A recent Forbes article indicates that a whopping third of U.S. women are planning on making NO clothing purchases in 2009! That is an incredibly high number, in my opinion, and speaks volumes about the current state of our economy. Apparently, in a 'normal' year, only 4% of women say they won't purchase any clothing. In fact, consumption in general seems to be waning, as the graph below from the Wall Street Journal indicates.
Partly as a result of the sudden increase in women who will wear what's in their closets, many retailers are either in dire straits--and will probably close their doors completely--or are in serious financial jeopardy. I was shocked to see some of the well-known brands that may be shutting some or all of their stores in the coming year:
- Eddie Bauer
- Ann Taylor (a personal favorite)
- Lane Bryant
- Pacific Sun
Well, I decided to do a little unscientific web research on the topic of frugality, saving money, and helping (or hurting) the economy. Here's what I found:
Jim Ludwick of the Business Monthly has this to say:
"I won't take you back to school for economics class other than to remind you that when you save you can help banks, companies and even the government save money, too, by putting your dollars to work at less cost. That means more profits for businesses and their owners (read: shareholders), and it lowers the cost that the government must pay to borrow (read: lower interest rates)."Scott Malcomson writes on the Huffington Post:
"The theory is that, in the near term, the American economy needs stimulus, and a critical part of that stimulus should come from consumers. Otherwise the current Mexican standoff - companies cutting back and shedding workers, banks not lending, consumers not spending - will continue.Meanwhile Steve Hamm, over at Business Week writes about the 'new frugality' this way:
It makes sense, up to a point. But it isn't as though Americans aren't spending at all. A savings rate of 10 percent will still keep us a bit behind the French and Germans (who don't have our worries about health care and retirement savings), and far behind the Chinese, whose levels are somewhere around 20 or 30 percent (and who have much worse worries than we do about health care and retirement). Besides, the money is not being put under mattresses. It is going into bank accounts and other highly conservative investments. It is available to be lent."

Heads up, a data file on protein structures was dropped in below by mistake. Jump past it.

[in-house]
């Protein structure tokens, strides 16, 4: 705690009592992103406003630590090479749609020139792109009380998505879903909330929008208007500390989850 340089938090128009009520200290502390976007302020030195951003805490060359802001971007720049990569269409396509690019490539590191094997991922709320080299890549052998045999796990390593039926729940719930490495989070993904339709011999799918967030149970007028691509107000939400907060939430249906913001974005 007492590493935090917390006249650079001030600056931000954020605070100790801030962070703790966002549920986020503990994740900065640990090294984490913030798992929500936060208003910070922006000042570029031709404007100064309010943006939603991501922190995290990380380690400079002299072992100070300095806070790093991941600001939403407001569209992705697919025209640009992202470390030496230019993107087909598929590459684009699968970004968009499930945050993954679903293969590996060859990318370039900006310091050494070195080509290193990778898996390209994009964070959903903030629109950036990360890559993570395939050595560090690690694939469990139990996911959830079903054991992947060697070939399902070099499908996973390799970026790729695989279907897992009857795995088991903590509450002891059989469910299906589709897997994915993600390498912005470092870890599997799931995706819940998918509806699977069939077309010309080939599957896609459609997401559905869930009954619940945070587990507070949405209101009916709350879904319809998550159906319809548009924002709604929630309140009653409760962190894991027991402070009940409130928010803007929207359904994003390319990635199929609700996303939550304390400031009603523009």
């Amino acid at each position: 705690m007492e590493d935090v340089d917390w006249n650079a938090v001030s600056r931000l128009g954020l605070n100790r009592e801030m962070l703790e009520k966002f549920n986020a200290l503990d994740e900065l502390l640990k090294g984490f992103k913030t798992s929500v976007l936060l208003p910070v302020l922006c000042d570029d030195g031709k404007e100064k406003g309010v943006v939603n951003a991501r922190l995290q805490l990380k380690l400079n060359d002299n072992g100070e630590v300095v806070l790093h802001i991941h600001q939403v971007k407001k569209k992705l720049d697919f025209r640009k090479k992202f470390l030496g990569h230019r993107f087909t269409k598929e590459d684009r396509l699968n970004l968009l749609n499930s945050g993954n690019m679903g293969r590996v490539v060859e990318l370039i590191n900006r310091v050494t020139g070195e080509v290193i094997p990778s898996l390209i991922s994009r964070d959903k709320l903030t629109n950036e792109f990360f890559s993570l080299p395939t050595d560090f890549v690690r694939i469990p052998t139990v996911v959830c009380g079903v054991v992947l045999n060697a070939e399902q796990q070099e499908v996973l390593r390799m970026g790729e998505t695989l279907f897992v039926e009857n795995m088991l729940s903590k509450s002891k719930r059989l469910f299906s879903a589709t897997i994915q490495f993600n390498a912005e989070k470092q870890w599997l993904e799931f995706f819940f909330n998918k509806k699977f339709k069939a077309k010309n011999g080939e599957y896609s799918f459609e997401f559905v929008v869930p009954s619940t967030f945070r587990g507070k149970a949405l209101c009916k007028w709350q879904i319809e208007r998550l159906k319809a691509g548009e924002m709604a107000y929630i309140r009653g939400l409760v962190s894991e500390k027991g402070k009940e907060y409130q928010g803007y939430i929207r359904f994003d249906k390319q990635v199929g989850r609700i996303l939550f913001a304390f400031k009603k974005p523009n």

"Menzie D. Chinn, who teaches economics at the University of Wisconsin, figures consumers won't be in a position to spend freely for five years.
Which brings us to what John Maynard Keynes called the paradox of thrift. What's good for the individual, argued the famous economist, can ignite or deepen a recession. But that won't deter the newly thrifty. "I can't help the economy," says Kim Schultz, a resident of hard-hit Avoca, Mich., who with her husband, Jon, owes $40,000 in credit-card debt. "I've got to help myself." On the other hand, this newfound austerity could—emphasis on could—rewire Americans as savers rather than spenders. And that would help put the economy on a sounder footing over the long haul."
It seems that Keynesian economists would likely blame the slowing economy on frugal Americans like me---if I don't spend, then our consumer-driven economy will topple and fall. But isn't it better for Americans to SAVE, rather than overspend? Isn't one of the reasons we're in this predicament because lenders gave out too much easy credit to people (like myself) without the ability to pay it back?
Although I "get" the argument that I must spend to help my country's economy, I don't BUY it. A healthy economy, in my humble opinion, is not one that is driven by short term spending by people who are living above their means. Instead, a healthy economy is one that is based on long-term investment in the things we can afford, whether at the individual level with a reliable car (paid for with cash) or at the government level with investment in sustainable industries and infrastructure.
I choose a healthy economy. I choose frugality.